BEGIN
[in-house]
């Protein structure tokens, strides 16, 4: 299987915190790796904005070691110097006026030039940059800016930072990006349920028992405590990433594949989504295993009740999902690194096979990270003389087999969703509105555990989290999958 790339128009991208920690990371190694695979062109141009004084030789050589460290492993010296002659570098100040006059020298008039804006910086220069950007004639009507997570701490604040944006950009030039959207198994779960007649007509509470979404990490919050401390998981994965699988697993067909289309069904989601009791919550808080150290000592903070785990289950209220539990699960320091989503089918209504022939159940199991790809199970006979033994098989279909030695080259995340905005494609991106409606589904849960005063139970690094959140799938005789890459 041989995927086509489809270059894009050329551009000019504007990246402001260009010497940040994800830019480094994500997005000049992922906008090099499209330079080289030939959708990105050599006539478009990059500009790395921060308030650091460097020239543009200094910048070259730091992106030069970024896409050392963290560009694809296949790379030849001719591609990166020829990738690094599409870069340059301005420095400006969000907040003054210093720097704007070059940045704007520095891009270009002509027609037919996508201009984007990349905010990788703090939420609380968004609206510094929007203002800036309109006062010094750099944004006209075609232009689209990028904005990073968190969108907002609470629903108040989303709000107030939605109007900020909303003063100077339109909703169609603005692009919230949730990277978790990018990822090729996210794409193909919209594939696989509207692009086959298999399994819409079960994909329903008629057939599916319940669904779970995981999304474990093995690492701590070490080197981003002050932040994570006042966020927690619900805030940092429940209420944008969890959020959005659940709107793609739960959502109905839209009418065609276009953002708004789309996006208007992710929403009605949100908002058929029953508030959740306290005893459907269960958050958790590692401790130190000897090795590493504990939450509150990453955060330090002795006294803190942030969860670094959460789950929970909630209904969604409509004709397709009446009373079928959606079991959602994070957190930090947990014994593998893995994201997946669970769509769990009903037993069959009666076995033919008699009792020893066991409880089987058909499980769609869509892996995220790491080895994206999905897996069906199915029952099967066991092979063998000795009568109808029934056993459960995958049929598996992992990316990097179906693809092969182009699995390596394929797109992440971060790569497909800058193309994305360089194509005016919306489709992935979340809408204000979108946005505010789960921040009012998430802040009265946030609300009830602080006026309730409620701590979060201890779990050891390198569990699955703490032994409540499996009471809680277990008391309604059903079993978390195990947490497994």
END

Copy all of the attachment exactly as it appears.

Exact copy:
[in-house]
């Protein structure tokens, strides 16, 4: 299987915190790796904005070691110097006026030039940059800016930072990006349920028992405590990433594949989504295993009740999902690194096979990270003389087999969703509105555990989290999958 790339128009991208920690990371190694695979062109141009004084030789050589460290492993010296002659570098100040006059020298008039804006910086220069950007004639009507997570701490604040944006950009030039959207198994779960007649007509509470979404990490919050401390998981994965699988697993067909289309069904989601009791919550808080150290000592903070785990289950209220539990699960320091989503089918209504022939159940199991790809199970006979033994098989279909030695080259995340905005494609991106409606589904849960005063139970690094959140799938005789890459 041989995927086509489809270059894009050329551009000019504007990246402001260009010497940040994800830019480094994500997005000049992922906008090099499209330079080289030939959708990105050599006539478009990059500009790395921060308030650091460097020239543009200094910048070259730091992106030069970024896409050392963290560009694809296949790379030849001719591609990166020829990738690094599409870069340059301005420095400006969000907040003054210093720097704007070059940045704007520095891009270009002509027609037919996508201009984007990349905010990788703090939420609380968004609206510094929007203002800036309109006062010094750099944004006209075609232009689209990028904005990073968190969108907002609470629903108040989303709000107030939605109007900020909303003063100077339109909703169609603005692009919230949730990277978790990018990822090729996210794409193909919209594939696989509207692009086959298999399994819409079960994909329903008629057939599916319940669904779970995981999304474990093995690492701590070490080197981003002050932040994570006042966020927690619900805030940092429940209420944008969890959020959005659940709107793609739960959502109905839209009418065609276009953002708004789309996006208007992710929403009605949100908002058929029953508030959740306290005893459907269960958050958790590692401790130190000897090795590493504990939450509150990453955060330090002795006294803190942030969860670094959460789950929970909630209904969604409509004709397709009446009373079928959606079991959602994070957190930090947990014994593998893995994201997946669970769509769990009903037993069959009666076995033919008699009792020893066991409880089987058909499980769609869509892996995220790491080895994206999905897996069906199915029952099967066991092979063998000795009568109808029934056993459960995958049929598996992992990316990097179906693809092969182009699995390596394929797109992440971060790569497909800058193309994305360089194509005016919306489709992935979340809408204000979108946005505010789960921040009012998430802040009265946030609300009830602080006026309730409620701590979060201890779990050891390198569990699955703490032994409540499996009471809680277990008391309604059903079993978390195990947490497994």